Lamia al-Ghamdi, the five-year-old daughter of a Saudi preacher, was raped repeatedly by her father and ultimately tortured to death. Her injuries included a crushed skull, broken ribs and left arm, extensive bruising and burns. The legal sentence imposed on Fayhan al-Ghamdi for all of this was a fine and a very short stay in prison.
Muslim Pilgrims in Mecca
Photo: Abid Katib/Getty
Fayhan al-Ghamdi confessed to everything, it seems -- including beating his daughter with cables and a cane. According to the hospital, she had been raped "everywhere." It doesn't appear as though Fayhan al-Ghamdi spared even an inch of her body. The government, though, spared him from having to suffer much at all.
Why? Well, the lives of men are worth far more than the lives of women. It looks like this is perfectly consistent with Islamic law: a father can murder his children and husbands can murder their wives without actually being punished for murder. Instead, all they have to do is pay blood money.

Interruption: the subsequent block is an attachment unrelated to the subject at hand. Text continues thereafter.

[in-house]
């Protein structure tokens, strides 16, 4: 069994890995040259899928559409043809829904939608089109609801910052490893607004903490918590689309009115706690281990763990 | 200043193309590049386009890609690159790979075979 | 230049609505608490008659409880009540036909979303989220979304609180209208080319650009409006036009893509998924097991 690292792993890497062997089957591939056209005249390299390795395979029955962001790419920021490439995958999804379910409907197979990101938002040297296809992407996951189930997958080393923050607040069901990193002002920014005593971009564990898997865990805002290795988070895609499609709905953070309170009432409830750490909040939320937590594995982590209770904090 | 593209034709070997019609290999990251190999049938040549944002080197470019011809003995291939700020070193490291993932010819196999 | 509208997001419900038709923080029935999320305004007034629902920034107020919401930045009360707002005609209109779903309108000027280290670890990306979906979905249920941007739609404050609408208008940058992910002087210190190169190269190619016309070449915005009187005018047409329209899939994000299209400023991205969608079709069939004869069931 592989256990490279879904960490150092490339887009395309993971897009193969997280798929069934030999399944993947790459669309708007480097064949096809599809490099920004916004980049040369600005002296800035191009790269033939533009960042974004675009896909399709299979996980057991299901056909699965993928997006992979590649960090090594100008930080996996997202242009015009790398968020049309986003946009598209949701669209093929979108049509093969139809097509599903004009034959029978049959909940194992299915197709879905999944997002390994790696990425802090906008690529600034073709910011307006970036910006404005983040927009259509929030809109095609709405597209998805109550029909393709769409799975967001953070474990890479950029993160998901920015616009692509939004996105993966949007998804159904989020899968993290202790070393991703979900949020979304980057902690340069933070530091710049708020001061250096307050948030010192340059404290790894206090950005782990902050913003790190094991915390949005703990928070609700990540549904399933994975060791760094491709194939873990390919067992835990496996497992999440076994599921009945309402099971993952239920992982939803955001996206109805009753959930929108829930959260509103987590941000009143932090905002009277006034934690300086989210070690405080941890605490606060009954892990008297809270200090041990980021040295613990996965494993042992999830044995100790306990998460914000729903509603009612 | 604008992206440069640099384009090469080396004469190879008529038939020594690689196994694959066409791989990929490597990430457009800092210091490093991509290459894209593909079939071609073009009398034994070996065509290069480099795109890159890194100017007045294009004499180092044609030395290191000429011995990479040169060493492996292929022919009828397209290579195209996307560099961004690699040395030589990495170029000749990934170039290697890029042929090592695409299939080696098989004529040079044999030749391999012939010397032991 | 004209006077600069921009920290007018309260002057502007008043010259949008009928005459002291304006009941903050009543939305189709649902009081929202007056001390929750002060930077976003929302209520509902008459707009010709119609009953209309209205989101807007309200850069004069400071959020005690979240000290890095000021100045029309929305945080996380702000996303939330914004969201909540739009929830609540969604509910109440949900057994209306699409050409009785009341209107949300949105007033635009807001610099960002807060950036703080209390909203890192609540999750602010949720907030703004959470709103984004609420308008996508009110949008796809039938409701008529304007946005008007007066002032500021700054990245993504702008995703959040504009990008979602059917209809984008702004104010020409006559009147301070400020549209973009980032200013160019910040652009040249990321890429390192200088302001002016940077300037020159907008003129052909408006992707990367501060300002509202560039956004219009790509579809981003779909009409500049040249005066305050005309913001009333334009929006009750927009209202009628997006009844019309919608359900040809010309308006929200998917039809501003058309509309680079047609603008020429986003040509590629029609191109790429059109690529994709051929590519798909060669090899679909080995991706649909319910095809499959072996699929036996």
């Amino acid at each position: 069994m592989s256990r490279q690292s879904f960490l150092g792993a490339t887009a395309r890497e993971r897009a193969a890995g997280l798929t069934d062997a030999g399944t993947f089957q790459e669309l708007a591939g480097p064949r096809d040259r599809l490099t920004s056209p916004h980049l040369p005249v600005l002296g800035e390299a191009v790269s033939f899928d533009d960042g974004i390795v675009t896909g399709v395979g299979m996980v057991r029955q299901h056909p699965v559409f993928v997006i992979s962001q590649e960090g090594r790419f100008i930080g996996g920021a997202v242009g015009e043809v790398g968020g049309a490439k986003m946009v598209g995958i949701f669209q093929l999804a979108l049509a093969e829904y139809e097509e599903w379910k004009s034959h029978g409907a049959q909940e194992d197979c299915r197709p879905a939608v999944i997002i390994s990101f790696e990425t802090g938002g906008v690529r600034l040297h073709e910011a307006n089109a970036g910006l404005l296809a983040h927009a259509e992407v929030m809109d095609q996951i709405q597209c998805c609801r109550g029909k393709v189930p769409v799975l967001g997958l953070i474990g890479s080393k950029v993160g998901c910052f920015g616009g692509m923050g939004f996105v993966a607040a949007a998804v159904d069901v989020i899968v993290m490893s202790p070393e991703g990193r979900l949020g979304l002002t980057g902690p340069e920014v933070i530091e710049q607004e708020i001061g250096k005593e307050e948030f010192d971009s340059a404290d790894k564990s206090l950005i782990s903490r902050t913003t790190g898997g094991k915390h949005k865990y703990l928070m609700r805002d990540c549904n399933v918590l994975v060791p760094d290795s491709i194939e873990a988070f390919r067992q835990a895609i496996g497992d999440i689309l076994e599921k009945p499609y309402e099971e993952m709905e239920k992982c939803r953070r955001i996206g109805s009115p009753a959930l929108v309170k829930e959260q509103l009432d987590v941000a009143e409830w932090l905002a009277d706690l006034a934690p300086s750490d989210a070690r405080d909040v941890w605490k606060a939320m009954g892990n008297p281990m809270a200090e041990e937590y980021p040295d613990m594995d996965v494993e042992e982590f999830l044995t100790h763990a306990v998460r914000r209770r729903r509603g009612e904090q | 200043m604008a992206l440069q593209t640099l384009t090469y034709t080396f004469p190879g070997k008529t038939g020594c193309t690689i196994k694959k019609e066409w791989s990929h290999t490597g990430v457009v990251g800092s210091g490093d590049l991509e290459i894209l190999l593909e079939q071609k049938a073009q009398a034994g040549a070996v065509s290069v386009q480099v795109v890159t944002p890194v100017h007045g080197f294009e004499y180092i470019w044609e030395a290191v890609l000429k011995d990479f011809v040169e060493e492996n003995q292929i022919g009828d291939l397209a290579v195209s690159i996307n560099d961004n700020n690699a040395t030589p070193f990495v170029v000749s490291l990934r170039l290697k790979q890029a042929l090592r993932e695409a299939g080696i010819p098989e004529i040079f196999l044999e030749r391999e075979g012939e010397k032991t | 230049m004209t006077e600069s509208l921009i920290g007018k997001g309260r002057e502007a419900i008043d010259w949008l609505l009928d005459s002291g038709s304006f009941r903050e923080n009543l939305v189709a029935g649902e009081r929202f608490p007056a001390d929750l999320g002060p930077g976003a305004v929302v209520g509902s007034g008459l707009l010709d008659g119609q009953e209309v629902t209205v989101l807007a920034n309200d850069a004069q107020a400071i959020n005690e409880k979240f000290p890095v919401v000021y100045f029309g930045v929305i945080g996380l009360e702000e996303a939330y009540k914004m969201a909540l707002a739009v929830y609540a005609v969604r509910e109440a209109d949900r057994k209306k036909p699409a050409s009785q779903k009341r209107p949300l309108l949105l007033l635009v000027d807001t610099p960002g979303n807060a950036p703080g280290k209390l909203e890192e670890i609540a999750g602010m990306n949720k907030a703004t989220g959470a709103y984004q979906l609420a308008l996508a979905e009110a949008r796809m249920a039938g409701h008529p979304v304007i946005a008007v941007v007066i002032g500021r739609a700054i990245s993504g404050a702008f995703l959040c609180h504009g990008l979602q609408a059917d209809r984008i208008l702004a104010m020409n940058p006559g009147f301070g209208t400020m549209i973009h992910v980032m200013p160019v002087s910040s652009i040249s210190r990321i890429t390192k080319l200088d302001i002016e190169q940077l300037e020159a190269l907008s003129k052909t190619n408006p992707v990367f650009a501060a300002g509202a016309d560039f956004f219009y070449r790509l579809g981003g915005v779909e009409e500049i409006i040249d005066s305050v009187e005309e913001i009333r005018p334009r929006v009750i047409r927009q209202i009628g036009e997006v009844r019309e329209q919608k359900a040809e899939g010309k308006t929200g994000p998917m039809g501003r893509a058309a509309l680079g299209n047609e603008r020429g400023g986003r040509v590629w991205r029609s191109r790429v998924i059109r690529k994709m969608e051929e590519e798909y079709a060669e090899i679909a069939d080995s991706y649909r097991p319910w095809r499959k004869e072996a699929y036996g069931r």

Randa al-Kaleeb, a social worker from the hospital where Lama was admitted, said the girl's back was broken and that she had been raped "everywhere", according to the group.
According to the victim's mother, hospital staff told her that her "child's rectum had been torn open and the abuser had attempted to burn it closed."
The activists said that the judge had ruled the prosecution could only seek "blood money (compensation for the next of kin under Islamic law) and the time the defendant had served in prison since Lama's death suffices as punishment."
The ruling is based on Islamic laws that a father cannot be executed for murdering his children, nor can husbands be executed for murdering their wives, activists said.
Source: Ahram Online
It's hard to believe that there is any society in the world today where such behavior would be tolerated to the point that little more than a fine is imposed on the perpetrator. Yet, as already noted, "punishing" this sort of behavior with a fine is not just accepted, but actually codified into religious law.